Hurdle expects to compete in pitching heavy NL C
New Pirates Manager Clint Hurdle sat down with Trib’s beat reporter Rob Bietempfel at Pirates City where he discussed: expectations, challenges and if the Bucs can compete against the pitching heavy NL Central.
What are your expectations for this season? Have they changed or expanded over the past month, as you’ve settled into the job?
They haven’t expanded. I think we’re better now than when I took the job. (General manager) Neal (Huntington) is working diligently. He’s been aggressive and creative and is trying to spend our money wisely. What people sometimes don’t realize is sometimes it’s not about paying more money. Some players don’t want to come to Pittsburgh right now. There have been times when we put more money on the table (than other teams), but we still haven’t gotten the guys. That’s the state we’re in right now, and I understand that. We’re not the best dancer at the prom, but we can dance. We’ve got to win some more games so we get a little more attractive as this thing moves forward. It’s not about setting a number of wins. We’ll talk about winning the National League Central. People can laugh, but we’re going to start with that thought. We’re going to set some standards, the biggest one being to perform at a championship level. That’s going to be one of the mandates we throw at them at the beginning of spring training. If you’re going to be a champion, you’ve got to start that right now and hold yourself to championship standards. It’s not important to me what anyone outside of this room thinks. They’re not a part of what needs to get done here. Opinions are wonderful. I actually listen to them once in a while. But not from people who are just about criticism or cynicism. That can’t permeate in here. We’ve got guys who have been here one year, three years — but not 18.
Many fans expect you to be a difference-maker right away. Do you welcome that challenge?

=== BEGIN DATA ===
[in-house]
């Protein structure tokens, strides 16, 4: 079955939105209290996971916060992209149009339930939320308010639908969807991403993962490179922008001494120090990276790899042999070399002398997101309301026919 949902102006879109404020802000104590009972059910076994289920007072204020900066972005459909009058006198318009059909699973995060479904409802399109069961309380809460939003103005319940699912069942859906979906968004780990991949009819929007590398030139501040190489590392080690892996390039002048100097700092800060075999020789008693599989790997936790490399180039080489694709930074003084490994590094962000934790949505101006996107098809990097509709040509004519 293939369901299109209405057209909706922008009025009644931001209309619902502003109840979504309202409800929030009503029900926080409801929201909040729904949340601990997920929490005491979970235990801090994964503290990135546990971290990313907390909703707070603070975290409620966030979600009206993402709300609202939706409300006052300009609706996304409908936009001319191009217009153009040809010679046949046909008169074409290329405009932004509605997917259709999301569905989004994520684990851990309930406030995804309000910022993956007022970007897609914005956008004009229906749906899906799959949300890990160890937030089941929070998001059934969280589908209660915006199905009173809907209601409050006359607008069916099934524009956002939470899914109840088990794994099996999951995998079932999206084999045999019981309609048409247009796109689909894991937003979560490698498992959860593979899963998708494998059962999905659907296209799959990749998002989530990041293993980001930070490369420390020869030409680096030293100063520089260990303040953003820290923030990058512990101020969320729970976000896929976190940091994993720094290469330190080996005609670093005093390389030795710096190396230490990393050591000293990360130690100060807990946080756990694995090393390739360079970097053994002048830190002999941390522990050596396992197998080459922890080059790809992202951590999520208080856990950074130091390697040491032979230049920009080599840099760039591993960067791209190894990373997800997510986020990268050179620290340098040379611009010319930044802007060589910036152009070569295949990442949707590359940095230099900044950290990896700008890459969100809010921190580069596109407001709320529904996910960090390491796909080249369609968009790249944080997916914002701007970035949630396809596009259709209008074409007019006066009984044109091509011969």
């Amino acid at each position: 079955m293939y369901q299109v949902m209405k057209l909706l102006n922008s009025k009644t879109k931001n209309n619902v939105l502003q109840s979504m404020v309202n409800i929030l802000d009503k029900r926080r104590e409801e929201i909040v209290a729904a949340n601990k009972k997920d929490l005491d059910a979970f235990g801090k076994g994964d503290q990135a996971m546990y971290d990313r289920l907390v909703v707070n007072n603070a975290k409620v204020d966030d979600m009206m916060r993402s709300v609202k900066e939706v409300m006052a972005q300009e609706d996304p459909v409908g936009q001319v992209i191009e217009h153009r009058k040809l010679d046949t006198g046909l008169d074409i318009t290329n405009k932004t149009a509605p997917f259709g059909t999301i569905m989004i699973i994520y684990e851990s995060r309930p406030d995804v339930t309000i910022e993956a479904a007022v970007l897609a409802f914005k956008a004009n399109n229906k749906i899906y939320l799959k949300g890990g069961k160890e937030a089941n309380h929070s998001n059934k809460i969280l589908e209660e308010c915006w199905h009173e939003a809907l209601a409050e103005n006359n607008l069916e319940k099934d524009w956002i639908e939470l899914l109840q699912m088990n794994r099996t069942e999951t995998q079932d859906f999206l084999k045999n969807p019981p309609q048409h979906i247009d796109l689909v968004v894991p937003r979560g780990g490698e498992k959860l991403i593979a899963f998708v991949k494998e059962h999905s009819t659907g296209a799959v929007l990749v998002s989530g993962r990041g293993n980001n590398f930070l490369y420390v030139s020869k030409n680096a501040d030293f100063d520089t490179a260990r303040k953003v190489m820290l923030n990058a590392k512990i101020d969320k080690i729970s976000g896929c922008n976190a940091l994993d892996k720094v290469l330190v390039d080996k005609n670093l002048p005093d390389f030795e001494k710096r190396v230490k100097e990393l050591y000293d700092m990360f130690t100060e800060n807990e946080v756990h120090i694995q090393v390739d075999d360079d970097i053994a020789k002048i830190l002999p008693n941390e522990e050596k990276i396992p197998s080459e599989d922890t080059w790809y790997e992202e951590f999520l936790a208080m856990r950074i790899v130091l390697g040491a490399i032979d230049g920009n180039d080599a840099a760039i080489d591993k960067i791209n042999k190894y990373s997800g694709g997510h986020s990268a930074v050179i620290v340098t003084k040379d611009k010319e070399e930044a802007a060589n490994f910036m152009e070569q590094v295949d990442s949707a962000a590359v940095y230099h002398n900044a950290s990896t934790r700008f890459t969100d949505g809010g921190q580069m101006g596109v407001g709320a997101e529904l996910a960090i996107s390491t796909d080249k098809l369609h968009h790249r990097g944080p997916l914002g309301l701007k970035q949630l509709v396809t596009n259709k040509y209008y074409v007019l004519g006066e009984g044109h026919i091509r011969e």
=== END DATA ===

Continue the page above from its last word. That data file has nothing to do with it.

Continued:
One of the best lessons I’ve learned in this game is I can’t control what other people say, think or do. I can control my preparation, my energy. My goal is to make a difference in a positive way. My goal is to re-bond the city of Pittsburgh with the Pirates. When we do that, you’ll hear the roar from the four corners of the United States. It’s a tradition-rich organization. One of the things that’s galvanized me to this job is it’s the greatest coaching opportunity in all of sport. I got the information from Neal, (president) Frank (Coonelly) and (owner) Bob (Nutting) that I needed to hear. I didn’t need to manage. I left a very good job, a very comfortable job, in Texas. But it’s never been about comfort for me. I’m looking for challenges. And this is a very unique and good challenge, a heck of a challenge. One thing I hear from fans is, ‘My Dad’s got one foot in the grave, and he wants to see the Pirates win …’ I’ve heard that more than anything. That’s our goal.
What are the biggest challenges you’re facing at this point, with spring training a month away?
Biggest challenge? Names. There’s a large volume of people I’m meeting for the first time. I’m big with names. I think it’s important you learn people’s names. Eye contact is critical when you’re talking to people. You can’t call everyone ‘buddy’ or ‘pal.’ You’ve got to find a way to connect. Another challenge from a personnel side is just getting eyes-on more than hands-on. Just getting these guys out on the field, running around. One of the benefits of minicamp is the entire staff can get its eyes on these guys. We want them to move around, show us some technique, swing the bats, field some balls. We want to find out where they are from a physical standpoint. And logistically I have to find my way around Bradenton. It’s been 23 years since I’ve been in Florida for spring training. And finally, I’m getting to know our player development staff. One of the things I’m most impressed with is all the work that’s been done in a three-year period with our scouting and player development programs. Everybody’s aware of the fact that we’ve spend more money the past three years than anybody else on scouting. We’ve made a transfer over — we’ve got a good group of young men coming up who we sought out and got. We have big hopes for them. There’s a lot of first-time stuff going on for me. But as far as anything daunting or overwhelming … no. It’s baseball.